The ability to do math quickly and accurately is inordinately prized by consulting firms.

If I had to guess why, I’d say it was because it makes you seem extremely sharp if you do a mental calculation faster than everybody else in the room (especially helpful when you’re dealing with clients that you need to impress quickly).

Now, I’d say that the ability to do math quickly is not really a proxy for your raw intelligence, but rather your knowledge of certain shortcuts, a pinch of misdirection, scientific notation, and practice, practice, practice.

And I’m going to teach these shortcuts to you today. 🙂

Shortcuts

First, read this blog post if you haven’t already, then come back here.

1. Modify / Round Your Numbers.

2. Shift Around Powers of 10.

3. Break Numbers Up into Easier Pieces.

4. Turn Decimals to Fractions (and Simplify).

Modify your Numbers

Let’s say I asked you to multiply 345 x 120 right now, without any paper. This calculation isn’t trivial. The #1 easiest thing you can do is ask if you can round the number and how accurate you need to be.

If you’re going for accurate you could change the calculation to 350 x 120. If you don’t mind being a little of you could made it 350 x 100 (which is extremely straightforward because you just have to add two 0’s onto the end of 350 and you have your answer).

However, I’m going to assume you need to be exact so we won’t use this trick. Just always make it the first thing you do.

Shift Around Powers of 10

345 x 120 is a strange calculation, but what if we could make it easier by making one of the numbers smaller? It turns out, that’s usually always possible if both numbers are > 10.

We can pull 10 out of 120 to make it 12, and pull 10 out of 12 to make it 1.2. So this means 345 x 120 is the same as 345 x 1.2 x 10 x 10. Now I know that doesn’t seem easier but look at what you can do next:

345 x 10 x 10 x 1.2 becomes 34,500 x 1.2

Break Numbers Up into Easier Pieces

The next step on my agenda is to break up one of the numbers in my calculation into its parts to make the calculation easier.

The way this looks is that 34,500 x 1.2 becomes 34,500 x (1 + 0.2). Which means all we’re left with is 34,500 + 34,500 x 0.2.

Turn Decimals Into Fractions (and Simplify)

I’ve always found decimals cumbersome. They’re useful because they are closely related to percentages but they aren’t easy for multiplication.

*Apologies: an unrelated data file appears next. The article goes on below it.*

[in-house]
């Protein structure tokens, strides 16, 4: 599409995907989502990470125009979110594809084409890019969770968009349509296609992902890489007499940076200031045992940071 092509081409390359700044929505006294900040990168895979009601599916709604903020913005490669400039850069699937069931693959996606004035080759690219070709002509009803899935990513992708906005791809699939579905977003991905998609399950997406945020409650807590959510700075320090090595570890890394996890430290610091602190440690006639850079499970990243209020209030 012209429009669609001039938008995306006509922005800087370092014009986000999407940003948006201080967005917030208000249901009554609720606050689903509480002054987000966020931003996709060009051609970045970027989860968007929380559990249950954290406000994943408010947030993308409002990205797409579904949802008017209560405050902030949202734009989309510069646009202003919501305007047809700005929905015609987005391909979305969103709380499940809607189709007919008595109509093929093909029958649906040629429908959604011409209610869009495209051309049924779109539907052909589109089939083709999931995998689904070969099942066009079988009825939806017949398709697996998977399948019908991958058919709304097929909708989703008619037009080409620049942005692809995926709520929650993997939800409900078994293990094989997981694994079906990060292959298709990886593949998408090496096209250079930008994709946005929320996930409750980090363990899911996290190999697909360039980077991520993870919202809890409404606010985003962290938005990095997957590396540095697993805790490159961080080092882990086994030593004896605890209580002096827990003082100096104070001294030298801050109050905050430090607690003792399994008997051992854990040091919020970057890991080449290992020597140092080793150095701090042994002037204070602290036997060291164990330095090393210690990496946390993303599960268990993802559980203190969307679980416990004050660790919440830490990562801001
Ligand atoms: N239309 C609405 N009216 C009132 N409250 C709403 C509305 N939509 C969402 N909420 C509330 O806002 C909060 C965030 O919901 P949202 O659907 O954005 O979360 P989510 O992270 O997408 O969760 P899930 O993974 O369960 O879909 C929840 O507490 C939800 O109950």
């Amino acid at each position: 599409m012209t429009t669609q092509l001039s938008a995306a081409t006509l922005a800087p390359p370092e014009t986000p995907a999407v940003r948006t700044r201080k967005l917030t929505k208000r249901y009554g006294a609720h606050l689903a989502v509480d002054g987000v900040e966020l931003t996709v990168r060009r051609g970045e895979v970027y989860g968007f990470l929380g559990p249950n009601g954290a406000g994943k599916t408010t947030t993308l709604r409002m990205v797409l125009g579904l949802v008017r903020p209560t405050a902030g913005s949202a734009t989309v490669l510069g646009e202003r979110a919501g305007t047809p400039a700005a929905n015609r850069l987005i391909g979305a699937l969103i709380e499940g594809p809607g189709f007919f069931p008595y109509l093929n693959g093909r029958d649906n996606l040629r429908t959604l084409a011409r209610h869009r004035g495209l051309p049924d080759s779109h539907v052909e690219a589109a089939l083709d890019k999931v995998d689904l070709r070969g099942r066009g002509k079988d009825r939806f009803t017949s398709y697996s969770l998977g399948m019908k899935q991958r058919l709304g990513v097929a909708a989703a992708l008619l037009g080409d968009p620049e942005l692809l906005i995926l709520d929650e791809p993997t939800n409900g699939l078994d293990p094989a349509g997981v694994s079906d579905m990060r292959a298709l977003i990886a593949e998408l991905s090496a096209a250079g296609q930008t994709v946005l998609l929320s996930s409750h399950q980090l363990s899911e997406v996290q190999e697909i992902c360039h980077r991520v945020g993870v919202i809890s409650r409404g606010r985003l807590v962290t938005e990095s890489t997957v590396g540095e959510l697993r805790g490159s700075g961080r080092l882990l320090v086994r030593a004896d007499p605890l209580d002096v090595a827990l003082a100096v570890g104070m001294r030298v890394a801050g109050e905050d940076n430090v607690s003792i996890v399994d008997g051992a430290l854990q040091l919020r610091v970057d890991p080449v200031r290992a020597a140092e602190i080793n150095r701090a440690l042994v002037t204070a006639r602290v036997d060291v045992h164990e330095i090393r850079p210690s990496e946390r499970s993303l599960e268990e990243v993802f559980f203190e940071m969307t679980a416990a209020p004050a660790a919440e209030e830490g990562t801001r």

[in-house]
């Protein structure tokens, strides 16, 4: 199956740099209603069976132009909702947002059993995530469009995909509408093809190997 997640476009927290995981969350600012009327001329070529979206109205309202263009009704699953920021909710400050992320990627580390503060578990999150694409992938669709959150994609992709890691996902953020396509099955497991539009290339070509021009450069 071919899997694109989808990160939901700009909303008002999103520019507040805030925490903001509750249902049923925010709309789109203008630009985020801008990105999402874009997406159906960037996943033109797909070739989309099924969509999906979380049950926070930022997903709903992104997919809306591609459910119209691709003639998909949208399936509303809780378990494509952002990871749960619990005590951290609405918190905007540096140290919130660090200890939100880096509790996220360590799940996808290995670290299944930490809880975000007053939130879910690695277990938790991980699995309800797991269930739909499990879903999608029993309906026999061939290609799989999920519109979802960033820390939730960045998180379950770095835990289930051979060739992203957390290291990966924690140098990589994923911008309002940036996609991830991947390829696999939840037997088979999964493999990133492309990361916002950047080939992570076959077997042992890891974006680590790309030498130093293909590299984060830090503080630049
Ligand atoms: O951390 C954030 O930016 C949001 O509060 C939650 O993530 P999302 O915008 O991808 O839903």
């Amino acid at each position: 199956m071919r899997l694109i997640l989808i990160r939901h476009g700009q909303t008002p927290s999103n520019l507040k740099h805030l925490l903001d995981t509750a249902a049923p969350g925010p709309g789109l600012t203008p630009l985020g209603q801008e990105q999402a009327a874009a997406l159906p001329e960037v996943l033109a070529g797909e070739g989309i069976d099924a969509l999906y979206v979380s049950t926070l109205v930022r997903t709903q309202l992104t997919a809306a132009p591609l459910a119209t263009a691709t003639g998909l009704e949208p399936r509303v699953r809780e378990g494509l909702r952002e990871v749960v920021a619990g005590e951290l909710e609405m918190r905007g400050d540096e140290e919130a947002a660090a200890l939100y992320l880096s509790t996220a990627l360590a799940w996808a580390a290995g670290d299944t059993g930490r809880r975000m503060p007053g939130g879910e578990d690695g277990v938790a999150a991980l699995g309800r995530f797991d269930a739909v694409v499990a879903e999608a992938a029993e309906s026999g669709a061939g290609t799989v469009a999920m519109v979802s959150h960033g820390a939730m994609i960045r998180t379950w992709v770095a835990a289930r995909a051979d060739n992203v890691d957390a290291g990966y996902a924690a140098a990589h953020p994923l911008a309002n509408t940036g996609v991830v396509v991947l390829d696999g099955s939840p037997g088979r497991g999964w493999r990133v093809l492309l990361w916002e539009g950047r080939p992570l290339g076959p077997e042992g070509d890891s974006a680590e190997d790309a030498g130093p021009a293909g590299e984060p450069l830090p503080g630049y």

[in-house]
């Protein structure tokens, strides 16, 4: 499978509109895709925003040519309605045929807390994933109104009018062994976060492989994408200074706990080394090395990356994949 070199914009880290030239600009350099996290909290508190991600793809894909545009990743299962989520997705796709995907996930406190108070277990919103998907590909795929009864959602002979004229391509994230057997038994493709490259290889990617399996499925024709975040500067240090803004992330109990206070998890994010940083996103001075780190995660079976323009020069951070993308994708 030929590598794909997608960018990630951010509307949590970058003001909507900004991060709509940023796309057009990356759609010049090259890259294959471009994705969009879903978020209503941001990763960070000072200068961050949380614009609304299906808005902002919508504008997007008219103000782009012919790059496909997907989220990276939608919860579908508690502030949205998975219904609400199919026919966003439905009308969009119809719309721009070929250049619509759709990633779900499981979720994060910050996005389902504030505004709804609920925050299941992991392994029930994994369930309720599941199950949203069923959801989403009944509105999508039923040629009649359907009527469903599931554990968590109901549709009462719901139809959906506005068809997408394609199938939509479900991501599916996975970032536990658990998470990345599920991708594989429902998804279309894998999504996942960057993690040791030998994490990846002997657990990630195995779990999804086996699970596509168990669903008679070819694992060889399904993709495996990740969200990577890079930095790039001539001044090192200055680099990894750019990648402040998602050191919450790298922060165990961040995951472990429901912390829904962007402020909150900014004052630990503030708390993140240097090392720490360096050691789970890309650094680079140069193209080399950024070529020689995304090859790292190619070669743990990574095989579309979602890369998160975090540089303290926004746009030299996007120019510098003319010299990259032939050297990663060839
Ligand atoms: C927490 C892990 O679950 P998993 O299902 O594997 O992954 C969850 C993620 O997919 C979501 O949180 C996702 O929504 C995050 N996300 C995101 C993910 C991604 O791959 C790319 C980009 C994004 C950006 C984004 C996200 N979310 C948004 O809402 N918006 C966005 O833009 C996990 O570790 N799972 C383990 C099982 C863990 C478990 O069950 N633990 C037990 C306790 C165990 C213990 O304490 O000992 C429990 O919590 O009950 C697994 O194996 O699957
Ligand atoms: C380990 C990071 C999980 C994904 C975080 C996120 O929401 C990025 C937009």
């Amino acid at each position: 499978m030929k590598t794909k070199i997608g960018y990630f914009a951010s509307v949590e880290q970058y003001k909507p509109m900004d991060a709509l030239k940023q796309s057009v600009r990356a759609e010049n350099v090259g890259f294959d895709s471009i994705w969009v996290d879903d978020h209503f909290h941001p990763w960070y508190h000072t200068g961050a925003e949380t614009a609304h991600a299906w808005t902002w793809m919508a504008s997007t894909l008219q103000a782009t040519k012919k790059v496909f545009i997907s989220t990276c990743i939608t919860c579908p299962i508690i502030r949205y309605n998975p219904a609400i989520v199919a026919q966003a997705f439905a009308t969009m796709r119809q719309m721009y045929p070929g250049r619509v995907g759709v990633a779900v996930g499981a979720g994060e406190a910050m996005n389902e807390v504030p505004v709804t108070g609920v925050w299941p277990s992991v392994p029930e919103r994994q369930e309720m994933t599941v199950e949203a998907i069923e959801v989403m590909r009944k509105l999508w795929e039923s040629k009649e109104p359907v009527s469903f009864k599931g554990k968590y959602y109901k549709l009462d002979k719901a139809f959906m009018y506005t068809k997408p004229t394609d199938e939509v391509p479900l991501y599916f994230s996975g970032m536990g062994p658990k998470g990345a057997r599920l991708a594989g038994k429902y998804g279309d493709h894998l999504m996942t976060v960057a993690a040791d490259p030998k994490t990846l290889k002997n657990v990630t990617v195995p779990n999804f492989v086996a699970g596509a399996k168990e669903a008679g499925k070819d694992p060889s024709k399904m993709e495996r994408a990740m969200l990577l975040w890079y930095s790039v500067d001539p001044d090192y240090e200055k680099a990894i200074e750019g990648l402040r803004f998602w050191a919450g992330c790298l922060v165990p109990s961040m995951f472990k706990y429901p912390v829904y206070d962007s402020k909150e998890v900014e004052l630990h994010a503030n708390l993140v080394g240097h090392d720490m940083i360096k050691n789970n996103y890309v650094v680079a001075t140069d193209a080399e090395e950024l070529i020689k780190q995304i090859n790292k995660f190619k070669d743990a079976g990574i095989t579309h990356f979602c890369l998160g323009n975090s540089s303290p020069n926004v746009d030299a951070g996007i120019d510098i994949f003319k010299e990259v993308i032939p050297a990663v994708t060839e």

On the other hand, fractions are extremely useful for mathematical operations but it’s harder to tell what percent a fraction is. For the sake of calculations I always turn decimals into fractions.

So, 34,500 x 0.2 becomes 34,500 x 1/5.

By the way, you can apply the previous step at each point in the calculation. I’d break up 34,500 x 1/5 into (35,000 – 500) x 1/5 which becomes 7000 – 100 = 6900.

So we end up getting 34,500 + 6900. I’d again break up 6900 into (7000 – 100) So we get 34,500 + 7000 – 100 = 41,500 – 100 = 41,400.

Not bad, right 🙂

Also, sometimes you get decimals that aren’t as easy to convert into fractions as 0.2. In that case I’d simplify the fractions or round the decimals as quickly as possible.

For example, 0.55:

0.55 = 55/100 = 11/20

You could either work with 0.55 directly or just round it to 1/2 depending on how accurate you need to be.

Misdirection

People think you’re quick at math not depending on how fast you do a calculation, but how fast it feels to them. I usually take advantage of this cognitive bias by doing most of my math out loud and writing very little.

For example, if I was doing 345 x 120 out loud here is what I’d say:

1. 345 x 120 is the same as 3450 x 12 which is the same as 34,500 x 1.2.

2. 34,500 x 1.2 is the same as 34,500 + 34,500/5

3. 34,500/5 is the same as (35,000 – 500) / 5 = 6900

4. 34,500 + 6900 = 41,500 – 100 = 41,400.

If you were to hear me doing the calculation it would sound extremely fast, though if you were to time me you’d realize that it probably wasn’t all the fast at all. It’s just that communicating it ties up the mind of the listener and makes them feel like time has passed faster.

Scientific Notation

Sometimes you’re just given huge numbers, like 120 million x 600,000. These are actually much, much easier to do if you utilize scientific notation.

Here is a site that explains how convert numbers into scientific notation, and here’s a site that explains how to use it to multiply or divide.. I’ll just summarize what I do, (but read those links first):

1. Convert your numbers into scientific notation:

120 million x 600,000

120 million = 120 x 10^6 = 1.2 x 10^8

600,000 = 6 x 10^5

By the way, anything followed by million is multiplied by 10^6, billion is 10^9, and trillion is 10^12.

2. Add exponents if multiplying, subtract if dividing:

1.2 x 10^8 x 6 x 10^5 = (6 x 1.2) x (10^8 x 10^5) = 7.2 x 10^13

3. If your answer is large, pull out the appropriate power of 10 and turn it into millions, billions, or trillions:

7.2 x 10^13 =

7.2 x 10 x 10^12 = 72 trillion

Practice

This one goes without saying. Practice makes perfect. Being able to do math quickly in an actual interview is a whole different ballgame than drilling it by yourself or practicing with a friend.

Either do a lot of cases or do mental math practice while you’re waiting for class to start, sitting on the bus, when you have downtime at work, etc. Every little bit pays off.

Conclusion

The secret to quick and accurate math is:

1. Modifying / Rounding Your Numbers.

2. Shift Around Powers of 10.

3. Break Numbers Up into Easier Pieces.

4. Turning Decimals to Fractions (and Simplifying).

Good luck!